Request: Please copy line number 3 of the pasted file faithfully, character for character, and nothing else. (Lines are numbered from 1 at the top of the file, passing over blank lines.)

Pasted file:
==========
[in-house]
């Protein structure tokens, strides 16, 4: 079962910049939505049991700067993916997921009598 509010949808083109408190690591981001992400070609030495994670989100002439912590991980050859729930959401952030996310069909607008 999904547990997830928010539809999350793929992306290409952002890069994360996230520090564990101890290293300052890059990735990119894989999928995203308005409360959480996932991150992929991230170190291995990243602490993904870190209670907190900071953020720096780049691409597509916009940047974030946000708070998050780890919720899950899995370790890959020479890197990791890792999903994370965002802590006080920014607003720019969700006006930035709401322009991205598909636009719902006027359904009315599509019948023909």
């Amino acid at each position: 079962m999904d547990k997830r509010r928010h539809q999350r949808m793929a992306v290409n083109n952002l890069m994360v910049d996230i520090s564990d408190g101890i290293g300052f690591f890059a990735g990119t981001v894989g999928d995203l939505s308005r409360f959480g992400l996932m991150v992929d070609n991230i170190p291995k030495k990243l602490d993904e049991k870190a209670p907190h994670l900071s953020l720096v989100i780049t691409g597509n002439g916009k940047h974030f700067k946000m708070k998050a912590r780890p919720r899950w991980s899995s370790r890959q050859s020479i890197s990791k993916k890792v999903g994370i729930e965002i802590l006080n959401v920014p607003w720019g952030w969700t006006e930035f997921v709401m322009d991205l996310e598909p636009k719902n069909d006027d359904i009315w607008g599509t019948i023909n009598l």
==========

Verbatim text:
């Amino acid at each position: 079962m999904d547990k997830r509010r928010h539809q999350r949808m793929a992306v290409n083109n952002l890069m994360v910049d996230i520090s564990d408190g101890i290293g300052f690591f890059a990735g990119t981001v894989g999928d995203l939505s308005r409360f959480g992400l996932m991150v992929d070609n991230i170190p291995k030495k990243l602490d993904e049991k870190a209670p907190h994670l900071s953020l720096v989100i780049t691409g597509n002439g916009k940047h974030f700067k946000m708070k998050a912590r780890p919720r899950w991980s899995s370790r890959q050859s020479i890197s990791k993916k890792v999903g994370i729930e965002i802590l006080n959401v920014p607003w720019g952030w969700t006006e930035f997921v709401m322009d991205l996310e598909p636009k719902n069909d006027d359904i009315w607008g599509t019948i023909n009598l």